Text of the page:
This is a bit ridiculous, because we had a new toilet installed, we needed new flooring. The flooring guy came yesterday and had to remove the toilet to place the linoleum. However, after quite a long while, it was finally done. The floor looks really good, like stone tiles, and the toilet is back in place. Mind you the place was covered in dust because he had put something on the floor and then later ground it. Place was filthy. Not quite the same as the picture, but very similar.
Had a memory brought back yesterday, a friend on Facebook mentioned he was having Fray Bentos steak and kidney pie for his evening meal. My first husband loved those although I was never keen. Preferred to make my own. But it took me back more than 40 years when I used to prepare them for him. Don’t know if this picture is the same, he talked about a complete meal, the ones I remember you still had to make a vegetable. Should get myself some beef kidney – haven’t bought any in a long while.
I just finished the last book in Trudi Canavan’s Traitor Spy trilogy, Traitor Queen. I enjoyed it but I found it rather hard going because the point of view changed so frequently in each chapter. The usual thing, you just got interested in character a when you had to change to character b and so on. In this case there were so many POVs it was almost dizzying. You notice the person in a cloak once more. I am not sure who is designing these covers, but they are getting somewhat boring, there have been so many guys in cloaks, either blowing in the wind or just disguising the face as in this cover. I have now started re-reading Elizabeth Moon’s The Legacy of Gird which is part of her Pak’s World books. I’ve really been enjoying these again and as I keep saying, wish I could get them as ebooks.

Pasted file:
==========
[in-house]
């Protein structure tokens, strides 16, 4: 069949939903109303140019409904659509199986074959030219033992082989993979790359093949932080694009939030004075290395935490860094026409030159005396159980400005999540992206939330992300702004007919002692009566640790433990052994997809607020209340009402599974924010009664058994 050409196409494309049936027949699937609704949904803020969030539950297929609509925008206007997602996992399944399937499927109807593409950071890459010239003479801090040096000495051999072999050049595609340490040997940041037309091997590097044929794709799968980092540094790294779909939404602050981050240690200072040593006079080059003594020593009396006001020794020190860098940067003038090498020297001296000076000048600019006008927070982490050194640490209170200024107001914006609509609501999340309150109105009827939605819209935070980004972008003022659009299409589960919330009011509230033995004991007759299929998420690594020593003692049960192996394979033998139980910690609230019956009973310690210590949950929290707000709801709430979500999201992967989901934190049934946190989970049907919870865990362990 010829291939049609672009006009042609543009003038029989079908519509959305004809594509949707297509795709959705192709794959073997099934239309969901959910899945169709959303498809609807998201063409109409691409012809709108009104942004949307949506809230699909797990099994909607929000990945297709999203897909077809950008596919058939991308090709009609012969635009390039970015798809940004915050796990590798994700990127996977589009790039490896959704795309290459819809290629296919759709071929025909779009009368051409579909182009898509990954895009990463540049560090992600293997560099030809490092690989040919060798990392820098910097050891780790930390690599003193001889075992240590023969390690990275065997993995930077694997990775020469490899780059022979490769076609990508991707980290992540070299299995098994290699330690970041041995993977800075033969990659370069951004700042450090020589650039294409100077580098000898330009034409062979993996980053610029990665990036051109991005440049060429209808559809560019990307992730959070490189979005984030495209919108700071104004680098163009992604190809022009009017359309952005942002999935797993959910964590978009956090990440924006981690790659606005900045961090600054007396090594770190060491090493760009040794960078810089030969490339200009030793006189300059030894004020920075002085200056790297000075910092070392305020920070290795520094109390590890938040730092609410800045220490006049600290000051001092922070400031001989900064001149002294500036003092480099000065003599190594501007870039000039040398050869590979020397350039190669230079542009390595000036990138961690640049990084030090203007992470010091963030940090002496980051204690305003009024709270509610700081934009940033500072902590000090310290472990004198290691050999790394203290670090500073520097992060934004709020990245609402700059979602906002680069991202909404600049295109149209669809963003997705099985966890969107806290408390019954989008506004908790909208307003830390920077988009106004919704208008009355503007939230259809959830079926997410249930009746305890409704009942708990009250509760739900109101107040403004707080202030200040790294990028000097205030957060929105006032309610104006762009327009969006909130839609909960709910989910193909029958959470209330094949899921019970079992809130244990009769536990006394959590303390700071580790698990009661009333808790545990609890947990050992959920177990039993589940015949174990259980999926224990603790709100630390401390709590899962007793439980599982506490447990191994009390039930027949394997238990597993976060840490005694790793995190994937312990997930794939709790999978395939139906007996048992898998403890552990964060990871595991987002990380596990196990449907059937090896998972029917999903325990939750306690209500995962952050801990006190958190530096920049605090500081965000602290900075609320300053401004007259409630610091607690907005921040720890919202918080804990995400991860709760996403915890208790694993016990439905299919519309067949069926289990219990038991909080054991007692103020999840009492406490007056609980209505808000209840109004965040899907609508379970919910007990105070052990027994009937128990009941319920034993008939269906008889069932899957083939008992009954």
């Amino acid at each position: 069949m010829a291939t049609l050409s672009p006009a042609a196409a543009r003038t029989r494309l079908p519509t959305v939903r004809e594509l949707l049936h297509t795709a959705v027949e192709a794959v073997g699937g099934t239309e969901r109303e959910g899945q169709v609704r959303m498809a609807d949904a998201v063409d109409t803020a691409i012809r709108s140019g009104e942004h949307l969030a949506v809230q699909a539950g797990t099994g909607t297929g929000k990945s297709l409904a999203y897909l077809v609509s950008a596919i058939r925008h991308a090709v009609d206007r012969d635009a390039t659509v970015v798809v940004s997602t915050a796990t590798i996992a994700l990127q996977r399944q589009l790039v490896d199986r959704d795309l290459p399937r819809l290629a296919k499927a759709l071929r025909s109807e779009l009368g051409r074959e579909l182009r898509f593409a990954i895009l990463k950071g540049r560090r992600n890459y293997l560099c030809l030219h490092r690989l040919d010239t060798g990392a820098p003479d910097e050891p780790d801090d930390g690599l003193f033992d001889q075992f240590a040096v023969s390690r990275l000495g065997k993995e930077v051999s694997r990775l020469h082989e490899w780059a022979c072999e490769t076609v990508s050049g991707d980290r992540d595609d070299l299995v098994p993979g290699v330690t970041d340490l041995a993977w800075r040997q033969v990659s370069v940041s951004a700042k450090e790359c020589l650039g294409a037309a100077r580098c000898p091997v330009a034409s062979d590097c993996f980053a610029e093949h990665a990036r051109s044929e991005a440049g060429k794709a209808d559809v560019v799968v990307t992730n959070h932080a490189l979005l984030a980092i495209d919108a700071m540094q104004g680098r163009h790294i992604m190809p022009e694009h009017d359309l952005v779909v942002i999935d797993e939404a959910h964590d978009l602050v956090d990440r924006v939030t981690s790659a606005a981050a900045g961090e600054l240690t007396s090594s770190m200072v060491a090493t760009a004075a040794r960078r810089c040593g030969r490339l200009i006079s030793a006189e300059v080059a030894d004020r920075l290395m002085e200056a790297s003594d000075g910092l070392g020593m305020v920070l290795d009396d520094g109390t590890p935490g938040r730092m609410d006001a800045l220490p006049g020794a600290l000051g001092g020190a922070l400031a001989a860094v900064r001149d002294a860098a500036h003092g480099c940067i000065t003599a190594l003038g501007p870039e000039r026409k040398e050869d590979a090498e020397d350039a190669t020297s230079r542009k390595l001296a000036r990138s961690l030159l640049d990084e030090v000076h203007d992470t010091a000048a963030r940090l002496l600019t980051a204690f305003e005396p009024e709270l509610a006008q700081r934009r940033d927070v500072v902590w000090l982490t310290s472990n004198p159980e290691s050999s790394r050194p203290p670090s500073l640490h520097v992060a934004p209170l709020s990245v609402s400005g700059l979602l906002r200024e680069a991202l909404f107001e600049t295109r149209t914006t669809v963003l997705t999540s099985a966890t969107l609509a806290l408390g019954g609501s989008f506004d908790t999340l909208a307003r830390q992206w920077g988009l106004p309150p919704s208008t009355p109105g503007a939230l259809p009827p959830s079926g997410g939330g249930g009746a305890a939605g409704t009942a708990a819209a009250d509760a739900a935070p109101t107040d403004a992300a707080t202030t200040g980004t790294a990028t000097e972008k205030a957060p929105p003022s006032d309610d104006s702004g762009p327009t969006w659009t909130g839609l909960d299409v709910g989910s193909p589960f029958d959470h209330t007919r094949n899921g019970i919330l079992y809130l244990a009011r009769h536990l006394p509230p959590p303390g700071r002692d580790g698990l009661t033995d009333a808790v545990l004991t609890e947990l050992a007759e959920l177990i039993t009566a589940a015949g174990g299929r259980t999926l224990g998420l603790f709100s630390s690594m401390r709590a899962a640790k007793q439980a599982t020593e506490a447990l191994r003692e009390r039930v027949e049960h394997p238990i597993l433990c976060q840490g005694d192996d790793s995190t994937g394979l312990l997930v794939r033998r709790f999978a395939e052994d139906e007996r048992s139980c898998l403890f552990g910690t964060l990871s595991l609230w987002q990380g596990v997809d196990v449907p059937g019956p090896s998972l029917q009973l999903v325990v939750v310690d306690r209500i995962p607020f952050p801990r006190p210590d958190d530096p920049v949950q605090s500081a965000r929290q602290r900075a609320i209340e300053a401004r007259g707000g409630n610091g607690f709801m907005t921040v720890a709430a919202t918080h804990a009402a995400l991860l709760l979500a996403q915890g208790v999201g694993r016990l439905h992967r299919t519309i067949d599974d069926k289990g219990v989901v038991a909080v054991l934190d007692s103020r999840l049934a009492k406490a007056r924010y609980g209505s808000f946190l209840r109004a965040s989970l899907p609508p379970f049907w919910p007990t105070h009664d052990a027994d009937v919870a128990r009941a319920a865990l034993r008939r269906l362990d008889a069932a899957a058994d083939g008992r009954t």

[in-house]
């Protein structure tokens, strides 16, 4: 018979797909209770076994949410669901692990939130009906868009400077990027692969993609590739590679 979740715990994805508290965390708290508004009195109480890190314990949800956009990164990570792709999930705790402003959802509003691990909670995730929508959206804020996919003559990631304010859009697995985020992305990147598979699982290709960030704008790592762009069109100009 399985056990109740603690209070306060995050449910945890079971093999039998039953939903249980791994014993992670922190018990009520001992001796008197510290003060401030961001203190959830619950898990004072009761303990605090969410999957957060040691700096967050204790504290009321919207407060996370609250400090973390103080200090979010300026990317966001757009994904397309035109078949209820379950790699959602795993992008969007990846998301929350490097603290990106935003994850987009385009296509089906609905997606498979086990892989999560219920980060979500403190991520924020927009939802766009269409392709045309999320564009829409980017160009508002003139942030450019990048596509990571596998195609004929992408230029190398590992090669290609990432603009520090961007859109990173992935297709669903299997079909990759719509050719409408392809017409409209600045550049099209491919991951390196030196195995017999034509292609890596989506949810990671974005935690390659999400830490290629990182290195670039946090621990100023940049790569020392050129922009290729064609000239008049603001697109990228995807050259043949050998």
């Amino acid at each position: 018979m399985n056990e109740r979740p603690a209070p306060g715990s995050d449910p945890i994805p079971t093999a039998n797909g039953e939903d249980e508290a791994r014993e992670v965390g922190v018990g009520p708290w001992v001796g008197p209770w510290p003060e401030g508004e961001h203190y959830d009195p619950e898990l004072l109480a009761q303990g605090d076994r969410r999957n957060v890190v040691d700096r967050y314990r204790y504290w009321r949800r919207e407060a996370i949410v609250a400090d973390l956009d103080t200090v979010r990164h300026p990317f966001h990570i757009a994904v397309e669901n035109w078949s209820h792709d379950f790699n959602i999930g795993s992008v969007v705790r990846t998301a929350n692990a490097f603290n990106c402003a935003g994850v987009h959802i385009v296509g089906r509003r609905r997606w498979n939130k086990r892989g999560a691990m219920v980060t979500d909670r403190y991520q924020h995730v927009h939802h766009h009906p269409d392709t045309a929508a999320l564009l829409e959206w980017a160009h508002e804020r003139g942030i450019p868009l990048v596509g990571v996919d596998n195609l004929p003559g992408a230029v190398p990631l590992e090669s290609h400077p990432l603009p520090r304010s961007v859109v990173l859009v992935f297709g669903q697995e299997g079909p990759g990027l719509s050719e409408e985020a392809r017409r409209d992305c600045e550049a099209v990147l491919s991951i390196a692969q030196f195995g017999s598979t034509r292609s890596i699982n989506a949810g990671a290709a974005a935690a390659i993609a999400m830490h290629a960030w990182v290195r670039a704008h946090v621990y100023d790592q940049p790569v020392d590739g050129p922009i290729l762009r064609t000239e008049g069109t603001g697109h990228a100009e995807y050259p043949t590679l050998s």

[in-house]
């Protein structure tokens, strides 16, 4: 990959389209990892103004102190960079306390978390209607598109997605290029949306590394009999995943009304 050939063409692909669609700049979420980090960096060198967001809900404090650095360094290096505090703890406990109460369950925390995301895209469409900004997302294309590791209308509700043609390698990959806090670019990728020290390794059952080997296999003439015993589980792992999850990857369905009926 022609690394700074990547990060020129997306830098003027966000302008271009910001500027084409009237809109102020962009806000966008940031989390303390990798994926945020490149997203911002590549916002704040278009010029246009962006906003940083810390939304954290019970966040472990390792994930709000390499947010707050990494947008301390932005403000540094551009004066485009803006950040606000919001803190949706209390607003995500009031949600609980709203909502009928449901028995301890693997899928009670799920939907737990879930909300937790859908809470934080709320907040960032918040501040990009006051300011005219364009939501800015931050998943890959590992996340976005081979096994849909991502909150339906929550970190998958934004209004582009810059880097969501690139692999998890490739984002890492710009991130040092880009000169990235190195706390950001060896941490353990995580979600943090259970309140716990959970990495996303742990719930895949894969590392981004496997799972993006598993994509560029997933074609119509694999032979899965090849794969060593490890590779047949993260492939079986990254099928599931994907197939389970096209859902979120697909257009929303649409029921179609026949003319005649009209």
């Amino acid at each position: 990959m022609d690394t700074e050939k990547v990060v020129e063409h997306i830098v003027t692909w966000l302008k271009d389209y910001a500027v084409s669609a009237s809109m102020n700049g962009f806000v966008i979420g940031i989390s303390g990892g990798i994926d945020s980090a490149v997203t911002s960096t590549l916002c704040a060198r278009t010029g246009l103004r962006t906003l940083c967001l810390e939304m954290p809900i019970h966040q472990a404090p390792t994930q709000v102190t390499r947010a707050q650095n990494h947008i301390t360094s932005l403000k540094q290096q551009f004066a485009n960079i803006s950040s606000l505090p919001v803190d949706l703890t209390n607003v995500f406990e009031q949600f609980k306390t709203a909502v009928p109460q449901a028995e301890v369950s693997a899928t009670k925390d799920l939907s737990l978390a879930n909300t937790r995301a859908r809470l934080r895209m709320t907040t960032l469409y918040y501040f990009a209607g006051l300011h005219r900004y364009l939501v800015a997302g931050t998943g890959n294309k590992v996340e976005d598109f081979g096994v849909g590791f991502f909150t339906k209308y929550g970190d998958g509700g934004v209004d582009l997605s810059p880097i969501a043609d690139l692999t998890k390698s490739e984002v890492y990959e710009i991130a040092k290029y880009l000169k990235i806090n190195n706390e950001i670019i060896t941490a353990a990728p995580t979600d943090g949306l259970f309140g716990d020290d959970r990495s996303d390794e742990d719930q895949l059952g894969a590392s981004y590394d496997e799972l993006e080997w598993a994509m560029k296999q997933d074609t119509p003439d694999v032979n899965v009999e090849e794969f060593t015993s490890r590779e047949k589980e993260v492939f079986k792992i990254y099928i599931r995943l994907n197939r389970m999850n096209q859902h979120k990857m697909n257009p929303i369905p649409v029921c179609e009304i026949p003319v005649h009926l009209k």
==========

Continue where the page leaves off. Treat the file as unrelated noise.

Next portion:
Posted by Elise on Dec 8, 2009
Recently I had the pleasure of attending a fabulous class, taught by and in the home of local cooking maestra Evie Lieb. In the class we covered many dishes, but my favorite was the Roasted Parsnips with Horseradish-Herb Butter. I love these parsnips! Note to those who run from horseradish - try it anyway. I can't distinguish the horseradish from the flavors of the parsnips and butter, and neither could my parents until I told them what was in it. The flavors of the ingredients are a perfect complement to each other.
Note that parsnips at the end of the season (February vs. November) can have a woodier center, which no amount of cooking can soften. If this is the case with your parsnips, you might want to cut some of the center part out and discard before cooking.
- 1 1/2 pounds of parsnips, peeled and cut into 2 1/2 inch batons
- 4 teaspoons of extra virgin olive oil
- Salt and freshly ground pepper
- 1/3 cup of stock - turkey stock, low-sodium chicken stock or vegetable broth (for vegetarian option)*
- 3 Tbsp unsalted butter, softened
- 4 teaspoons drained, bottled horseradish (how to make homemade horseradish)
- 1/2 Tbsp finely chopped flat-leaf parsley
- 1/2 Tbsp minced chives
- 1/2 small garlic clove, minced.
*If cooking gluten-free, use homemade stock or gluten-free packaged broth.
1 Pre-heat oven to 400°F. In a large roasting pan, toss the parsnips with the olive oil, salt and pepper. (Use a roasting pan with sides no more than 2 inches high.) Add the broth, cover with aluminum foil and roast, stirring once or twice, until the parsnips are tender and the stock has evaporated or been absorbed, 20-45 minutes (depending on how tender the parsnips are to begin with). Check often to avoid their getting mushy - especially if they are to be reheated later.
2 Combine the softened butter with the horseradish, parsley, chives and garlic and season with salt and pepper. Toss the warm roasted parsnips with the horseradish-herb butter and serve.
3 The parsnips (with the oil, salt, pepper, and broth) can be pre-cooked in a covered container in the microwave for 5 minutes. Transfer to oven to finish cooking in a much shorter time. You may want to uncover them to help evaporate the liquid when in the oven.
Yield: Serves 4.
Have a great day